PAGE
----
PAPER Towns hit UK cinemas on August 17, Quays News entertainment reporter Nathan Salt’s been to watch it

The second film adaptation of a bestselling John Green book following the success of The Fault in our stars, Paper Towns surrounds a much less heartbreaking subject that dominated the other movie (I won’t give away spoilers if you are yet to see that one also!). In a nutshell, this film surrounds a senior in high school, Quentin Jacobsen (Nat Wolff), who is fascinated by the mystery and intrigue of his childhood friend Margo Roth Spiegelman (Cara Delevingne) to whom he has been wildly in love with since she moved in across the street. But Margo became popular, super attractive and that left Quentin admiring from afar.

Having grown apart during high school, Quentin is surprised one night after nine years of silence when Margo appears at his window asking him to partner her in what she promises to be ‘the best night of your life’. And then after a night of redemption for Margo she vanishes. Shaken from his comfort zone, ‘Q’ as he is known for large parts of the film, feels compelled to – along with friends – find Margo. Almost detective-esque, sleuth Q uses a variety of clues including maps, posters, records and literature to aid him in his investigation.

Whilst love is a key component of this teenage modern movie, the theme of friendship is also central with the story arc aligned around Q and his two friends Radar (Justice Smith) and Ben (Austin Abrams) with the three seniors coming to terms with moving away from each other for college. Silly accents and an ongoing joke surrounding Radar’s parents’ obsession with storing thousands of black santa’s in their home, the trio typify the male friendship. None of them want to show emotion as they all realise that these final few weeks are the last together – change is scary and it could be argued that this takes greater focus than Margo who is in the film physically a lot less.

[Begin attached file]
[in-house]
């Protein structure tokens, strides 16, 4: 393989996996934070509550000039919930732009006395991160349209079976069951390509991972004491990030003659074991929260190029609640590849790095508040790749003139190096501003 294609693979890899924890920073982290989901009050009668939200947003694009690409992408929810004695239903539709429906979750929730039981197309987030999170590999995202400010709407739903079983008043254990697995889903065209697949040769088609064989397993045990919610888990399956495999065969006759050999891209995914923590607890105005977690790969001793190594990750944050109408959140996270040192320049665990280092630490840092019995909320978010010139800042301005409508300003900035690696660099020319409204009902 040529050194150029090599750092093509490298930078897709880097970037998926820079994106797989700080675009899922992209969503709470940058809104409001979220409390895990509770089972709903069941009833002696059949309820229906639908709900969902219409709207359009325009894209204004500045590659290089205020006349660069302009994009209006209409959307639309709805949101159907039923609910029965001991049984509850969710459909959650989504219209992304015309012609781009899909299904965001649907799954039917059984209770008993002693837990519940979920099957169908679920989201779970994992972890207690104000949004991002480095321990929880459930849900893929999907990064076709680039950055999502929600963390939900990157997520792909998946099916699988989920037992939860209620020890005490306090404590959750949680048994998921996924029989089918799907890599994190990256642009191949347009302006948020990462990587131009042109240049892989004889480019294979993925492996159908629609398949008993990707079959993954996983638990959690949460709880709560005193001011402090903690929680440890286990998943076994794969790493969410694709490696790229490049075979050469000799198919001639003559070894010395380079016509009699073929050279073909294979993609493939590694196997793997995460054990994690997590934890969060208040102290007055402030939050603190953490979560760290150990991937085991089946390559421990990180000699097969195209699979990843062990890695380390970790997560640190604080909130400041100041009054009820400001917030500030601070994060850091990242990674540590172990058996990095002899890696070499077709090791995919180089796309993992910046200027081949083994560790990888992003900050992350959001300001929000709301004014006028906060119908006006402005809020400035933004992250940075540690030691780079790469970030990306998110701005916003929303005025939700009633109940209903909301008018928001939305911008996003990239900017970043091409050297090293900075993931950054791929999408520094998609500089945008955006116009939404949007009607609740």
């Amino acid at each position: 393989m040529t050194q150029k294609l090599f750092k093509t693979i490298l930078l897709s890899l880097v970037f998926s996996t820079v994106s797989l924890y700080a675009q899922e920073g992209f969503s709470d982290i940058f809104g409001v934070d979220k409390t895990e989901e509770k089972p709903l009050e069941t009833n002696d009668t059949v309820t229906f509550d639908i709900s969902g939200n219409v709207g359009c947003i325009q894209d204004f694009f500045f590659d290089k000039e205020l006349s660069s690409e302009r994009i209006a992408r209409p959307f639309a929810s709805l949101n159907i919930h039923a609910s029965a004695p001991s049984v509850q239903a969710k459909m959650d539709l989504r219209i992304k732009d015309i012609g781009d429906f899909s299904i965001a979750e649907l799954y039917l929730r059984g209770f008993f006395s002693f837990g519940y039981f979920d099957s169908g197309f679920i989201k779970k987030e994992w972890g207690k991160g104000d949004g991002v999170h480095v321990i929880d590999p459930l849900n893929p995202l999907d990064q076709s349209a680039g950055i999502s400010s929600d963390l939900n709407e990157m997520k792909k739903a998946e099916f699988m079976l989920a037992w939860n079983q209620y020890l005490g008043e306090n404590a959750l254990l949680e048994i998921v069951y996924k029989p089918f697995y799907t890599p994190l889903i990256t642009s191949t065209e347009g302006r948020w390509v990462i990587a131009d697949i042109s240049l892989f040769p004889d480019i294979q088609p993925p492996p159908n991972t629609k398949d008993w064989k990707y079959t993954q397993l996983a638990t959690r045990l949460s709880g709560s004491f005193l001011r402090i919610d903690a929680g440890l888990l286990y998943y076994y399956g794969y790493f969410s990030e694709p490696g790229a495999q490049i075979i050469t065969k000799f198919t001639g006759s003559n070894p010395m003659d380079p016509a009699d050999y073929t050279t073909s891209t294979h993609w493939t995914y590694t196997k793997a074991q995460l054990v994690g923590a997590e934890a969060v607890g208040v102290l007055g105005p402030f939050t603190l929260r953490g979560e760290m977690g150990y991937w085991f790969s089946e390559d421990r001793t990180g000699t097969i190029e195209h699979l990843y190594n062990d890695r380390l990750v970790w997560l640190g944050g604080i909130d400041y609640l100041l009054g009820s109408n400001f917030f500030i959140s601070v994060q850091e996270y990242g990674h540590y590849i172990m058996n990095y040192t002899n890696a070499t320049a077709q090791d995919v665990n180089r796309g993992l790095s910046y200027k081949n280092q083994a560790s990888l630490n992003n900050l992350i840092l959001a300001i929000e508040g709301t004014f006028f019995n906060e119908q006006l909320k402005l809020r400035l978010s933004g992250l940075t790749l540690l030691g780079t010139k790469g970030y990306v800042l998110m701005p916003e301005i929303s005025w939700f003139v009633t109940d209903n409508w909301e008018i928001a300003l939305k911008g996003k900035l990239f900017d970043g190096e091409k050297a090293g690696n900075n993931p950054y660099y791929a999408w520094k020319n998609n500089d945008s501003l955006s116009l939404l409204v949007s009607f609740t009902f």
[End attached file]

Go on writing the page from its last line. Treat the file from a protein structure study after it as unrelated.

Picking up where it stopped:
Nat Wolff’s character Quentin is reminiscent of every high school guy who has been head over heels in love with someone who is in a wholly different social circle. His performance feels authentic with his tender glances and unyielding commitment to helping her on that final night before she disappears. That night was atypical behaviour for the generic, well-behaved, soon-to-be college student and yet Margo brings him to life in the early stages of the movie. It must also be noted the quite palpable chemistry between Wolff and Delevingne which was something that I personally was not expecting as I noted down the cast list before the screening. The model has a less than publicised background with perfuming and acting and this was a solid debut following a long-time focus on the modelling world. Mysterious, narcissistic and individual, Margo’s distaste at a normal life in a ‘paper town’ hinders her likeability with the audience largely rooting for the male protagonist in Q.

The film’s title surrounds the notion that mapmakers create false towns so that they can spot plagiarism from others. Metaphorically the film tries to illustrate what is real and authentic and what isn’t and also who has those qualities and who doesn’t. Set in an Orlando suburb, Margo describes ‘a paper town full of paper people’…

It may have split those across the social media sphere but Paper Towns follows the conventions of a teenage sweetheart rom-com-esque narrative and that remains as appealing as ever to audiences. And for all the cynics it must be said that this is a film with real charm – who would have thought I would have enjoyed sitting in a screening surrounded by teenage couples on dates as much as I did? Worth the cost of a ticket…go and see it yourself to determine who is right with their verdicts.

Rated: PG-13, for some language, drinking, sexuality and partial nudity, all involving teens

Running time: 1 hour, 39 minutes

By Nathan Salt

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